NEW DELHI—India successfully tested an upgraded version of its most powerful nuclear-capable missile on Thursday during an army training exercise, a Defense Ministry official said.
Nuclear-armed rivals India and Pakistan regularly test missiles, and normally give each other advance notice for long-range launches. Pakistan was informed ahead of Thursday’s test as part of “standard practice,” ministry spokesman Sitanshu Kar said.
The upgraded Agni-I—with a 435-mile (700-kilometer) range—was fired from a testing range on an island off the eastern state of Orissa, Kar said.
“The missile followed the trajectory perfectly and reached the designated spot in the Bay of Bengal,” where ships witnessed its detonation, Kar said.
The 12-ton missile, developed in India, has an advanced navigation system and can carry payloads of up to 2,200 pounds (1,000 kilograms).
It has been tested several times in the past, including on March 28 at the same Orissa firing range, as part of ongoing army training to improve skills among defense personnel.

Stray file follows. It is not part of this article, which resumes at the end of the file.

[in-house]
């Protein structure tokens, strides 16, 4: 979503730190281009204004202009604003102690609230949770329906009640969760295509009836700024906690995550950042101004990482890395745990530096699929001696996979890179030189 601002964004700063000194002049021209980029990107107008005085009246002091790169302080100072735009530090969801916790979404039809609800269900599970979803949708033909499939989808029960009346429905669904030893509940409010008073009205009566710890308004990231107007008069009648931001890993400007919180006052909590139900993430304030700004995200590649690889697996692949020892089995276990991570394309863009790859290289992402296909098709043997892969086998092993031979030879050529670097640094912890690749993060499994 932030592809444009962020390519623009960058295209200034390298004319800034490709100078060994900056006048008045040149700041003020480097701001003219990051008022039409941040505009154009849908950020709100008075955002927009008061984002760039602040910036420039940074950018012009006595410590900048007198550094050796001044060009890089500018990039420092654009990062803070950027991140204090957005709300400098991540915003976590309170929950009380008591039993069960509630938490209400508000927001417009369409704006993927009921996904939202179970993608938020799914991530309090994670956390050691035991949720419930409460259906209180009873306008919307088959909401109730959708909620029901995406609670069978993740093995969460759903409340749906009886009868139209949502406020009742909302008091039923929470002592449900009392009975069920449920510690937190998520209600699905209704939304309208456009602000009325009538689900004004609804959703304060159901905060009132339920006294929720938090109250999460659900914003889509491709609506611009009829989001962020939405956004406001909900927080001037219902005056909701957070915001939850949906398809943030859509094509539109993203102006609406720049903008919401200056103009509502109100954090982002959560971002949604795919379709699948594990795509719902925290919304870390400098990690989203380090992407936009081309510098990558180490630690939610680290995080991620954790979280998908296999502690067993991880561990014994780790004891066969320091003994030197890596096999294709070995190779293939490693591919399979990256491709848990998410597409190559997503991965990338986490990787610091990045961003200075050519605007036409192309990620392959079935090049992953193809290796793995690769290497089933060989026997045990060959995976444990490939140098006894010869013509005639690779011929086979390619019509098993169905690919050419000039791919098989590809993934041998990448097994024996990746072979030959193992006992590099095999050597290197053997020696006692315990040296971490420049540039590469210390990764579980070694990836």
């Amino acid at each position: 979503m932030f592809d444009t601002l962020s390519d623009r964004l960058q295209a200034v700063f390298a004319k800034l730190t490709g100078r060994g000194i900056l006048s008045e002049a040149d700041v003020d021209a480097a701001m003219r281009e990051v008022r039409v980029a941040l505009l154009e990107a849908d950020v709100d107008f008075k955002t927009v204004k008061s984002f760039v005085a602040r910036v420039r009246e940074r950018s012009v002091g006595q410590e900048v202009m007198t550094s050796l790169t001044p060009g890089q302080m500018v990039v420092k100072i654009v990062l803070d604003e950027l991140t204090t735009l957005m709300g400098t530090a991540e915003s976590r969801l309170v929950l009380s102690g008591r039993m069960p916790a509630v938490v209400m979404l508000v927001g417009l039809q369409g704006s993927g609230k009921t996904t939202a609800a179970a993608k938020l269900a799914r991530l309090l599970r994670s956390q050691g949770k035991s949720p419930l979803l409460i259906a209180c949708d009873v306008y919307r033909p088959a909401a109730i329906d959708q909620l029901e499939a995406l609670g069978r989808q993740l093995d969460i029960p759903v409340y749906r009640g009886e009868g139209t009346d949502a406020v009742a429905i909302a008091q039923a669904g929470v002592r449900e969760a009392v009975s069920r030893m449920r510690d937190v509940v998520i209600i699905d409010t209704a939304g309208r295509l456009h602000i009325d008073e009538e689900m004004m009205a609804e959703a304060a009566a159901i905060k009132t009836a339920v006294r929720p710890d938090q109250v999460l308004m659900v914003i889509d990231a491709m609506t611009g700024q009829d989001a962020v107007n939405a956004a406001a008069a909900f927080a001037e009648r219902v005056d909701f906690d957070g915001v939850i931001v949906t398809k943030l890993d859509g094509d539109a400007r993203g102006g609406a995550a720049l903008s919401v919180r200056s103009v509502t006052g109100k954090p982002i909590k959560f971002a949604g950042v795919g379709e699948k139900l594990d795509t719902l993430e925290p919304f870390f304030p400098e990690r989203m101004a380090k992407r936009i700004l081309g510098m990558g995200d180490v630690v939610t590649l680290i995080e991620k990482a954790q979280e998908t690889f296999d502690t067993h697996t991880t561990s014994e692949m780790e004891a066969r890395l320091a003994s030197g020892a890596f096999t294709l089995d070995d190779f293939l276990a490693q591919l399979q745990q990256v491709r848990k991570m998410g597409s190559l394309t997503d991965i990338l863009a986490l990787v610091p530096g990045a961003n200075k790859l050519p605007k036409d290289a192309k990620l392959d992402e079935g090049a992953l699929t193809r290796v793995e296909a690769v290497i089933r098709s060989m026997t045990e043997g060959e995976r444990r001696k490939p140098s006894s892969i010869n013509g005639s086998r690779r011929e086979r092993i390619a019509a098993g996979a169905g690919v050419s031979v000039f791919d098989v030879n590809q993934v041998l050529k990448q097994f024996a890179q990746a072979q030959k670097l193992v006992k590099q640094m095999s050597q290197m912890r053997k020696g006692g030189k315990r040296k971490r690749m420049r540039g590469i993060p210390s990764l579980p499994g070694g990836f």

New Delhi has said it developed its current crop of missiles—including the short-range Prithvi missile, the anti-tank Nag missile and the supersonic BrahMos cruise missile—as a deterrent against neighbors China and Pakistan.
Its Agni-II missile, with a range of up to 1,250 miles (2,000 kilometers), can put areas of southern China within striking distance. And the Agni-III, successfully tested last year, can carry nuclear warheads across much of Asia and the Middle East.